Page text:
Cullen Bryant I suddenly found myself standing before a gold framed portrait of John and Dennis Hamill I had just experienced a seamless flow into the exhibition the result of planning by the Society s Alison Cornyn The portraits are printed on canvas giving them a painterly sense Before each of the nine photographic portraits is a pad that you step on to activate a state of the art sound system As you listen to the 3 5 minute presentations told in the veterans own words you become intimate with the people in the portraits Having served in Vietnam my experience forged a visceral connection with each subject Their commonality lies in their ties to Brooklyn and their service Although they come from different racial ethnic and religious backgrounds the thread of their lives is intertwined in their upbringing and service Each portrait conveys a part of the personality of the subject from the free spirit surfboard behind Joe Giannini to the spirituality of stained glass windows over the shoulder of Anthony Wallace and the activism of Herbert Sweet symbolized by the Black Veterans for Social Justice insignia he wears John and Dennis Hamill appear together although Dennis didn t serve His statement at the beginning of the oral history I wasn t sure I d ever see him again And it was like this amazing emptiness that I never felt that way before brings home the tightness of an Irish family from Park Slope You instinctively know why John Hamill wanted his younger brother with him in the portrait Adjacent to each portrait is a glass enclosed stand with personal artifacts medals letters home a can of foot powder pictures of men striking macho poses And there are unit insignias olive drab in keeping with the uniform of the day Under the memorabilia is a printed version of the oral presentation and a bio of each person These simply add to the oral histories As I studied the portrait of Joan Furey and listened to her presentation I was struck by the strength of this woman and by a deep sense of loss that both of us had experienced Although I only met Joan once and talked to her briefly we had a common friend Lynda Van Devanter Lynda had served as a nurse in Vietnam and wrote Home Before Morning She died in 2002 Although we only saw each other on occasion we had forged a bond in the early days of VVA She had schooled me in women veteran issues She said I was lucky to be able to go to The Wall and look up the names of men I knew who had died in Nam She told me many men had died on her watch and she didn t know any of their names Furey s recounting of the perils of personal attachment as a nurse in a mass casualty unit brought this all back to me Away from the portraits is a kiosk that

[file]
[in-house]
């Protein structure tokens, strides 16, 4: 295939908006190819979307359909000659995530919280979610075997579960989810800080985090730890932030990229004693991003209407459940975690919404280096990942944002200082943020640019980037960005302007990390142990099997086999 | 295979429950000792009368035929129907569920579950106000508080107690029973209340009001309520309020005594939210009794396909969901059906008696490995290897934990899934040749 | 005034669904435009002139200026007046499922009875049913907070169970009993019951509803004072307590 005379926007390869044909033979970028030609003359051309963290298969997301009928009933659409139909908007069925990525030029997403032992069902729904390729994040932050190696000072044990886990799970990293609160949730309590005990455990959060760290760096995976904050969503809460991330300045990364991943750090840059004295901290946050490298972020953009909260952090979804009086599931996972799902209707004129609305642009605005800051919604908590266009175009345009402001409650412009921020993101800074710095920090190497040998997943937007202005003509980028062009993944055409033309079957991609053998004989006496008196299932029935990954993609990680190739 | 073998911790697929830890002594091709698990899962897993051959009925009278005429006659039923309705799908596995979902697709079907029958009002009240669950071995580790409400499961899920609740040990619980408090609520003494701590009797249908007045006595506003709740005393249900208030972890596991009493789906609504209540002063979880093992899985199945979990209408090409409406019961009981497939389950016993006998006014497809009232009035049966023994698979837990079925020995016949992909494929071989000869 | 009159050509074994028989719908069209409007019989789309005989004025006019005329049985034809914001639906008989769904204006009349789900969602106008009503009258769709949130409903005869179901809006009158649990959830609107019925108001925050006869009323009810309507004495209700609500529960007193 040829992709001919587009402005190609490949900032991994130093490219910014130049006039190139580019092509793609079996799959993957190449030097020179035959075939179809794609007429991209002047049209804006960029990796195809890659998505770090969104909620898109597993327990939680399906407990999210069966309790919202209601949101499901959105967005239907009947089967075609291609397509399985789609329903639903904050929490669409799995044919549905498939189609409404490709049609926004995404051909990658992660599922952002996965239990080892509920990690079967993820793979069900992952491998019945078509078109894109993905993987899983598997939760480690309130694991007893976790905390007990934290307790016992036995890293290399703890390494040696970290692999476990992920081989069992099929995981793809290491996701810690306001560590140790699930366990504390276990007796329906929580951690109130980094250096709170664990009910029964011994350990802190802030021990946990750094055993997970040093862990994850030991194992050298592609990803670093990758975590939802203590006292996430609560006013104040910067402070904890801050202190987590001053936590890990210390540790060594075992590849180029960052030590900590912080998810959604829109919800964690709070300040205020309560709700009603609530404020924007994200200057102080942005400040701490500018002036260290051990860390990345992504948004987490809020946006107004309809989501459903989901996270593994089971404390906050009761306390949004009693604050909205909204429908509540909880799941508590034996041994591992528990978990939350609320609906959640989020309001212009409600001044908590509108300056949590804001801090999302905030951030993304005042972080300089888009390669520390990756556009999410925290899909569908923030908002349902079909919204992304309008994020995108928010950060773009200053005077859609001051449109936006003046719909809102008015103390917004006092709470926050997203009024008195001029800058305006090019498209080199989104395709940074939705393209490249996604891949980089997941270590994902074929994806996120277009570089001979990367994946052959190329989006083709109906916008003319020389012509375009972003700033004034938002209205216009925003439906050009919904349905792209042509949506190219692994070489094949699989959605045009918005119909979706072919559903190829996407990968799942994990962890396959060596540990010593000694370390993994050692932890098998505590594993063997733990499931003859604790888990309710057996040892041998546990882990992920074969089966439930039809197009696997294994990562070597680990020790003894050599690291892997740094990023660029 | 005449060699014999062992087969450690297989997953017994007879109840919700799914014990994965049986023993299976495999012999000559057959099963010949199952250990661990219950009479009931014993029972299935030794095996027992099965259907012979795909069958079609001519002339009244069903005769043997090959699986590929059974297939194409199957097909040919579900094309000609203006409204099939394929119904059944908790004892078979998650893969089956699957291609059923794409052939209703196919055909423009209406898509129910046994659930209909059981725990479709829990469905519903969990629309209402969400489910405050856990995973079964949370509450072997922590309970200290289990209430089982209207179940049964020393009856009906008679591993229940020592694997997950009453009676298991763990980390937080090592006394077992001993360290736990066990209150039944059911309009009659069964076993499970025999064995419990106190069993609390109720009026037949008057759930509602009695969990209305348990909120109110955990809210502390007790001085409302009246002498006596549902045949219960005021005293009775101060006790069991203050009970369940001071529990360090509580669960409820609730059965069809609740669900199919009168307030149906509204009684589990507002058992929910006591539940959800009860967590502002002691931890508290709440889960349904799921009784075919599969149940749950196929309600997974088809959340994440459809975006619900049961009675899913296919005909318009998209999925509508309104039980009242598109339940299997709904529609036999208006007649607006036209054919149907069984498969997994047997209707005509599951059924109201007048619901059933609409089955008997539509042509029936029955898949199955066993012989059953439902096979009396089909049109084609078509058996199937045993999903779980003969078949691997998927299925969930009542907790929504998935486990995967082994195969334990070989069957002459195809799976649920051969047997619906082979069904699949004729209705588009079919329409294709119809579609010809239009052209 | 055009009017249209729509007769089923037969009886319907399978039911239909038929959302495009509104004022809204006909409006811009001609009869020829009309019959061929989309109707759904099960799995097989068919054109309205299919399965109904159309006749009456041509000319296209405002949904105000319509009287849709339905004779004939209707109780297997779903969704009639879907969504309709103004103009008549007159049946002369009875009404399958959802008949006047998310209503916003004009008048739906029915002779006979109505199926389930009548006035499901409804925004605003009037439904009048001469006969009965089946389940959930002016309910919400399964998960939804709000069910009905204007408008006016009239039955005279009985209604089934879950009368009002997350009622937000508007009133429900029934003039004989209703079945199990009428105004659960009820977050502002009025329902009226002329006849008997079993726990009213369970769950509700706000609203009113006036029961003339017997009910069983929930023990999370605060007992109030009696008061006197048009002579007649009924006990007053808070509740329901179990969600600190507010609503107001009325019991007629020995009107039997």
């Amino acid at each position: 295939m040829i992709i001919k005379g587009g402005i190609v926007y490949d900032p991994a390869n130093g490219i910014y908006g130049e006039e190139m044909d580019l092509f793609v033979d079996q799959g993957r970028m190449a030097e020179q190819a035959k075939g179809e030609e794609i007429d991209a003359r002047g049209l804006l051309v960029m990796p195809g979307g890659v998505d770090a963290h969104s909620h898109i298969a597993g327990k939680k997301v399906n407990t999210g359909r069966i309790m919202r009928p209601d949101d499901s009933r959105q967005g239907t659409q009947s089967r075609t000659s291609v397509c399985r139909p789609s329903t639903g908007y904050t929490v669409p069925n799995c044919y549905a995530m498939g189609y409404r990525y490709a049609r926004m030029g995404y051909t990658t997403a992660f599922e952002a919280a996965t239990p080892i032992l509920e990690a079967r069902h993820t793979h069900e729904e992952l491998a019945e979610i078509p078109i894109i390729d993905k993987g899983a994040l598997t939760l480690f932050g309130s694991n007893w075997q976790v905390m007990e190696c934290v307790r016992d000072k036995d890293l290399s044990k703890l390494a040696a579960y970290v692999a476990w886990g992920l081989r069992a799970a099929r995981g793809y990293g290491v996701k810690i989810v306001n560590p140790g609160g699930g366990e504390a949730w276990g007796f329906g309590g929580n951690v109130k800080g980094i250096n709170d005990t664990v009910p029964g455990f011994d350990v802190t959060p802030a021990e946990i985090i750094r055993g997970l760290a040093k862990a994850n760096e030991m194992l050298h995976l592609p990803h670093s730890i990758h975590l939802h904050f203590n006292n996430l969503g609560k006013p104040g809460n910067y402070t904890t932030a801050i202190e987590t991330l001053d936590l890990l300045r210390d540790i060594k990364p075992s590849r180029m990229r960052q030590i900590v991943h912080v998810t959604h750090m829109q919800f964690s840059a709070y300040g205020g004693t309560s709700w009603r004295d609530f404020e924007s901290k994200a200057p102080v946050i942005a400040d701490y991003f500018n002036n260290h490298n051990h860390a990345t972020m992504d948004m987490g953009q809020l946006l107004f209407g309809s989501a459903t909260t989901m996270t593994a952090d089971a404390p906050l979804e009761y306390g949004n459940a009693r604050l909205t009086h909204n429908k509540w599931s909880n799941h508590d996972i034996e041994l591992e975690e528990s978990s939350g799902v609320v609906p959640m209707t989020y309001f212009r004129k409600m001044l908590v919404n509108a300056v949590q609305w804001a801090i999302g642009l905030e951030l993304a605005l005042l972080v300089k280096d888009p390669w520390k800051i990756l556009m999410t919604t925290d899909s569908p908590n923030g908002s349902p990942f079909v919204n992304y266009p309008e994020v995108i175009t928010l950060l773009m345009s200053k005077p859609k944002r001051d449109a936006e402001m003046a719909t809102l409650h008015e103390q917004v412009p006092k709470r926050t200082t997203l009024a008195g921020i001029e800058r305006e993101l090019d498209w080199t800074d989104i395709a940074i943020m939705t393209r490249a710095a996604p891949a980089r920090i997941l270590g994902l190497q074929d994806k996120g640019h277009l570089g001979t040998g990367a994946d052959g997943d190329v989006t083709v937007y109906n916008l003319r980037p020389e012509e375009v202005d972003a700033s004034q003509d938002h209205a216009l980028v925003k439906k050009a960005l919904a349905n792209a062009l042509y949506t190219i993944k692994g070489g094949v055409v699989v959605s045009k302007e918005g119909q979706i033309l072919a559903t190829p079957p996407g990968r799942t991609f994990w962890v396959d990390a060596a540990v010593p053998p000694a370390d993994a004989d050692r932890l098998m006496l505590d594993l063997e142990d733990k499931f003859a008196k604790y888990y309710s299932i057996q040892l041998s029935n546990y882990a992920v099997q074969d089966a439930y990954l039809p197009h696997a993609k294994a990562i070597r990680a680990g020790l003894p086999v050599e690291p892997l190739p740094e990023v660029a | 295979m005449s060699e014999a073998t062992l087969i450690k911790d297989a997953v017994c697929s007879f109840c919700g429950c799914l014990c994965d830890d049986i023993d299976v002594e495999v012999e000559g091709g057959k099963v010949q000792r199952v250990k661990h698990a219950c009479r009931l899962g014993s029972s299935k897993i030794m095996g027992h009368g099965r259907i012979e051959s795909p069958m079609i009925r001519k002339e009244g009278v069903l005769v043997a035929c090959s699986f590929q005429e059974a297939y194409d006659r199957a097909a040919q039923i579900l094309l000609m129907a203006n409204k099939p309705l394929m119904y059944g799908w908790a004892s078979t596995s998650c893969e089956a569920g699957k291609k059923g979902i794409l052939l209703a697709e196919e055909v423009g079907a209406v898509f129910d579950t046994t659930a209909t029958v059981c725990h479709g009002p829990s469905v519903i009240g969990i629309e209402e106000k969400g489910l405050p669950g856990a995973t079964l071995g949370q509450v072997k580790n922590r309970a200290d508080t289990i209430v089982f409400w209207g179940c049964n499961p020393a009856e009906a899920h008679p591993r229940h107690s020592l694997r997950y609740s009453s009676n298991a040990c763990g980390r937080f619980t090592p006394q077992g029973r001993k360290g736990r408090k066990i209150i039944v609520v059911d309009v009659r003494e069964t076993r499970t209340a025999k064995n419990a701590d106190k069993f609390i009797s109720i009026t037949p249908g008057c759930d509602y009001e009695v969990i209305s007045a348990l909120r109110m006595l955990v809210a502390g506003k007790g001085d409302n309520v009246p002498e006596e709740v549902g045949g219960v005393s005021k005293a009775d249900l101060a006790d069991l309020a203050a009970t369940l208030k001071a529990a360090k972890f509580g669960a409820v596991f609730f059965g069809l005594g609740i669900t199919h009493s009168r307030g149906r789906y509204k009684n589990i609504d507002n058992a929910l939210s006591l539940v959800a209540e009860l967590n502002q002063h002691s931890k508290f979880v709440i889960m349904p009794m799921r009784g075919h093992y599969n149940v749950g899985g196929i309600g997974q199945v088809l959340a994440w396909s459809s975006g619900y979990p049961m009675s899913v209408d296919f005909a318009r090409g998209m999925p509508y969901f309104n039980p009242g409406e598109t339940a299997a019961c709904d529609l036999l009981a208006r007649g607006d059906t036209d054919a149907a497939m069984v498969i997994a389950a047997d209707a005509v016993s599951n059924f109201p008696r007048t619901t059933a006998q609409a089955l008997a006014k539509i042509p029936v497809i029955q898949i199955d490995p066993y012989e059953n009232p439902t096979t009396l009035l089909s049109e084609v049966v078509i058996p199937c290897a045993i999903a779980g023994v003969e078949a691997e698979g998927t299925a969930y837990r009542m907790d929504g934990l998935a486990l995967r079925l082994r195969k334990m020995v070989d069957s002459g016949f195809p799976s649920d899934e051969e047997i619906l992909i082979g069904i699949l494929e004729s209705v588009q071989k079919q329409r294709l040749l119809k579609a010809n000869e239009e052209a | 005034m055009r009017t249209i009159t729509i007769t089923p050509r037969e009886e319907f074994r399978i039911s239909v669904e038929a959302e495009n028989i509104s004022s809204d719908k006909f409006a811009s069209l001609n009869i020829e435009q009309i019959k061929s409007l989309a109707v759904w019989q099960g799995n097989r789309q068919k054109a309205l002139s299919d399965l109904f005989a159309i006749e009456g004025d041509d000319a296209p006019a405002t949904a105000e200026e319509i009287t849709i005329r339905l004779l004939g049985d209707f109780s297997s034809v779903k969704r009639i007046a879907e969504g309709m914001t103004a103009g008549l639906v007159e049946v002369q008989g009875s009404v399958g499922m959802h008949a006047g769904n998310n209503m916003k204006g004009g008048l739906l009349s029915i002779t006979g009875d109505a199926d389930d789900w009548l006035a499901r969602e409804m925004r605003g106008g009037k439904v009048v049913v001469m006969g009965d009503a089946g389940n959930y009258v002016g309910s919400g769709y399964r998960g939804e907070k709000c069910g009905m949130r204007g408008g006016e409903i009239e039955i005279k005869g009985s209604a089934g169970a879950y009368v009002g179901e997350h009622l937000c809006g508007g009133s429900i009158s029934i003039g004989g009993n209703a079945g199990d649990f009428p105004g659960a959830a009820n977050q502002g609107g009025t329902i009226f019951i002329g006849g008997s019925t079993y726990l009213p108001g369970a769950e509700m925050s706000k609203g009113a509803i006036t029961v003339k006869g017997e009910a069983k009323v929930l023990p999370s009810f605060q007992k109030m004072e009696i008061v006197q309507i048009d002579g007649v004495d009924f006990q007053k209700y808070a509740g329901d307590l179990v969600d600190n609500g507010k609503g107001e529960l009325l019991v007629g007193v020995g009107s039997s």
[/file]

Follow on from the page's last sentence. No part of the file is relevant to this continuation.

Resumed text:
Original URL path: http://vva.org/veteran/0608/brooklyn.html (2016-02-15)